Learn the essentials of skinning on an after-hours guided skin up to the Glen House, with dinner, beverages, and a moonlit ski to the bottom. Special equipment available. Reservations required.

12/26, 1/18, 2/18, and 3/14 Kids’ Pizza and Movie Nights

Send the kids for a night of fun with pizza and a movie while you enjoy an evening of your own.

12/30, 1/17, 2/15, and 3/7 Kids’ Cooking Classes

Kick off the summer with Sugarbush’s fifth annual brewfest with craft beers from over twenty breweries, tasty local eats, and jammin’ bluegrass bands.

Kids learn basic kitchen safety, food handling, cooking techniques, and how to set a table, all while they prepare and feast on a three-course meal.

7/4 Independence Day Celebration

12/30, 1/18, 2/18, and 3/21 Castlerock Pub Beer Dinners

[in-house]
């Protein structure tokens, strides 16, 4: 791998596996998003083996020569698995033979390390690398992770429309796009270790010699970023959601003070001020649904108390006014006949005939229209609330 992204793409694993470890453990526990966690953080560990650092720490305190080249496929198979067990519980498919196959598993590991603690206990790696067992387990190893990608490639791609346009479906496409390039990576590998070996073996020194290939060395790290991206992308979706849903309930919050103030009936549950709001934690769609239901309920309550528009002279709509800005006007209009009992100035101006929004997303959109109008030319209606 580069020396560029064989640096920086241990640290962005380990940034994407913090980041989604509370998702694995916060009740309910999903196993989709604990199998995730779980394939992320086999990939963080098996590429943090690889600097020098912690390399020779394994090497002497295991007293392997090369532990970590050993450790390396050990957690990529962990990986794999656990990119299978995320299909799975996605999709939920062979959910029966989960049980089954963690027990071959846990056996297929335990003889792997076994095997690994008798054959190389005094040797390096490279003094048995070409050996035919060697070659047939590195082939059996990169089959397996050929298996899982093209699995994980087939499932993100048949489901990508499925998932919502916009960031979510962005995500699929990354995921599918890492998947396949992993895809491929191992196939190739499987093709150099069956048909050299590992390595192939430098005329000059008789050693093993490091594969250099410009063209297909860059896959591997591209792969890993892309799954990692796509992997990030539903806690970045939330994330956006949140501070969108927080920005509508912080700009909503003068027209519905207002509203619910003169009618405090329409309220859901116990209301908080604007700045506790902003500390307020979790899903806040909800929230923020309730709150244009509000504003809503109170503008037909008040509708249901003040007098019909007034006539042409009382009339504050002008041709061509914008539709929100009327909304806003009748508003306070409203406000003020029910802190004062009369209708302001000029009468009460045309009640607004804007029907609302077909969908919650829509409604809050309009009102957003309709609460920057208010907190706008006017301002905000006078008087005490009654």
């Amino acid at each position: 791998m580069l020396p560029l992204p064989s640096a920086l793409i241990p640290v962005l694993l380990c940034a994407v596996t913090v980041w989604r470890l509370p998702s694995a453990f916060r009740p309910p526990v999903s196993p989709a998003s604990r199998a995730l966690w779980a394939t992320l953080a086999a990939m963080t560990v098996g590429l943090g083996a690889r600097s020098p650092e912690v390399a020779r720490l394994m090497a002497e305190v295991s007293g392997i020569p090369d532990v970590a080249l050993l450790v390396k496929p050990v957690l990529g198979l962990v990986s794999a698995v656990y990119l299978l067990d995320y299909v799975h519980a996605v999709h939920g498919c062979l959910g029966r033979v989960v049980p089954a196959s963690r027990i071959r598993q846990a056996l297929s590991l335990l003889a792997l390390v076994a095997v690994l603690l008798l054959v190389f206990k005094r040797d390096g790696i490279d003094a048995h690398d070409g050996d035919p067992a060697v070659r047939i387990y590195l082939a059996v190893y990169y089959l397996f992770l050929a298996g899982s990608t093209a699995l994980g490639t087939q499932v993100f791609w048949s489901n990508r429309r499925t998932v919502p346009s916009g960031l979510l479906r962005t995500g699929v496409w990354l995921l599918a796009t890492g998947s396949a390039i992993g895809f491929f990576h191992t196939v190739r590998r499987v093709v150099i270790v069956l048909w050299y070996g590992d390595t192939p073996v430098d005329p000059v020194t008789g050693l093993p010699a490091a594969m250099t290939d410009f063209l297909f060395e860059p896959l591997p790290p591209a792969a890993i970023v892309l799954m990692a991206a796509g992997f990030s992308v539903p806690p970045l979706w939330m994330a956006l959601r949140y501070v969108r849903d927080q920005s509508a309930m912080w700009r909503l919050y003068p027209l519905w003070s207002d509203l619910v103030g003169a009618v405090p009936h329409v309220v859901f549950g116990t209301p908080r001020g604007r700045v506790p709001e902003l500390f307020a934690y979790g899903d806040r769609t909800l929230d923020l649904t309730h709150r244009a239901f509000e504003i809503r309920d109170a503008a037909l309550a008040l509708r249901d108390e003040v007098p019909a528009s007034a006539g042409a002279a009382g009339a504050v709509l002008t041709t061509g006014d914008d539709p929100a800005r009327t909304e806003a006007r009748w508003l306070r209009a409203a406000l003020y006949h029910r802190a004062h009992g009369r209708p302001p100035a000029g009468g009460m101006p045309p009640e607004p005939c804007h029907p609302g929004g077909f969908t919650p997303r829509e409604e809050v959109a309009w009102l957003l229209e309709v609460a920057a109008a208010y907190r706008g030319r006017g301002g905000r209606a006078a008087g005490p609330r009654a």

Join Sugarbush’s annual celebration of the Fourth of July, with the wacky Warren parade followed by a classic American BBQ and fireworks at Lincoln Peak.

Join Sugarbush’s culinary team as they prepare a fresh meal with seasonal offerings coupled with local beers in the Castlerock Pub. Chat with the brewer and learn about the craft brewing process. Reservations recommended.


Community is Betterat sugarbush There’s something more to the Sugarbush experience than the legendary terrain variety, the meticulous snowmaking and grooming, the fabled history, or the authentic Vermont mountain setting. Come discover what makes Sugarbush different.

Named a “Best Town” by Outside Magazine and a “Top 10 Emerging Ski Town” by National Geographic.

800.53.SUGAR

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Sugarbush Resort Magazine